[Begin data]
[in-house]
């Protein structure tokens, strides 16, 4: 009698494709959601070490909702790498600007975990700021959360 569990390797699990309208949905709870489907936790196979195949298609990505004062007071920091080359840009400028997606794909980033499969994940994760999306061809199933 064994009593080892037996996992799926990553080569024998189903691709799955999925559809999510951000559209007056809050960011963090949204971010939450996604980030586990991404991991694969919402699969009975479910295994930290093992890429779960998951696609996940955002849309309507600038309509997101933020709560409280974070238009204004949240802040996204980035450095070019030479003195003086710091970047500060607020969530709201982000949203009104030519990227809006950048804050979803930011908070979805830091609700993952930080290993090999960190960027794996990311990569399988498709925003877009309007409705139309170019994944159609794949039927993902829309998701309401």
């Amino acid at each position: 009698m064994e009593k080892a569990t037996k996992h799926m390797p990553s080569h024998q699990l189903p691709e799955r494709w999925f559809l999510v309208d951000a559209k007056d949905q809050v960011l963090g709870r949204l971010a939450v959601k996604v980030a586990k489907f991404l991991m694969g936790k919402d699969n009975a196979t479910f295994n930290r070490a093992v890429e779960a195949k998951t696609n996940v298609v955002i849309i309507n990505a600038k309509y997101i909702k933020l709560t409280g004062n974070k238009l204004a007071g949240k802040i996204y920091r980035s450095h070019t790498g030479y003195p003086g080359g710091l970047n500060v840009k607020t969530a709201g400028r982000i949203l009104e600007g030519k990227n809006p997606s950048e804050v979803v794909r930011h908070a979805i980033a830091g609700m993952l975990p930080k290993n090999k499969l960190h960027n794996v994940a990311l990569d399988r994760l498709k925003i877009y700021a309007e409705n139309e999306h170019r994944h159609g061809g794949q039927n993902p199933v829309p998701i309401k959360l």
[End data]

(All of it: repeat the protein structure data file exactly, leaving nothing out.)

[in-house]
């Protein structure tokens, strides 16, 4: 009698494709959601070490909702790498600007975990700021959360 569990390797699990309208949905709870489907936790196979195949298609990505004062007071920091080359840009400028997606794909980033499969994940994760999306061809199933 064994009593080892037996996992799926990553080569024998189903691709799955999925559809999510951000559209007056809050960011963090949204971010939450996604980030586990991404991991694969919402699969009975479910295994930290093992890429779960998951696609996940955002849309309507600038309509997101933020709560409280974070238009204004949240802040996204980035450095070019030479003195003086710091970047500060607020969530709201982000949203009104030519990227809006950048804050979803930011908070979805830091609700993952930080290993090999960190960027794996990311990569399988498709925003877009309007409705139309170019994944159609794949039927993902829309998701309401």
């Amino acid at each position: 009698m064994e009593k080892a569990t037996k996992h799926m390797p990553s080569h024998q699990l189903p691709e799955r494709w999925f559809l999510v309208d951000a559209k007056d949905q809050v960011l963090g709870r949204l971010a939450v959601k996604v980030a586990k489907f991404l991991m694969g936790k919402d699969n009975a196979t479910f295994n930290r070490a093992v890429e779960a195949k998951t696609n996940v298609v955002i849309i309507n990505a600038k309509y997101i909702k933020l709560t409280g004062n974070k238009l204004a007071g949240k802040i996204y920091r980035s450095h070019t790498g030479y003195p003086g080359g710091l970047n500060v840009k607020t969530a709201g400028r982000i949203l009104e600007g030519k990227n809006p997606s950048e804050v979803v794909r930011h908070a979805i980033a830091g609700m993952l975990p930080k290993n090999k499969l960190h960027n794996v994940a990311l990569d399988r994760l498709k925003i877009y700021a309007e409705n139309e999306h170019r994944h159609g061809g794949q039927n993902p199933v829309p998701i309401k959360l």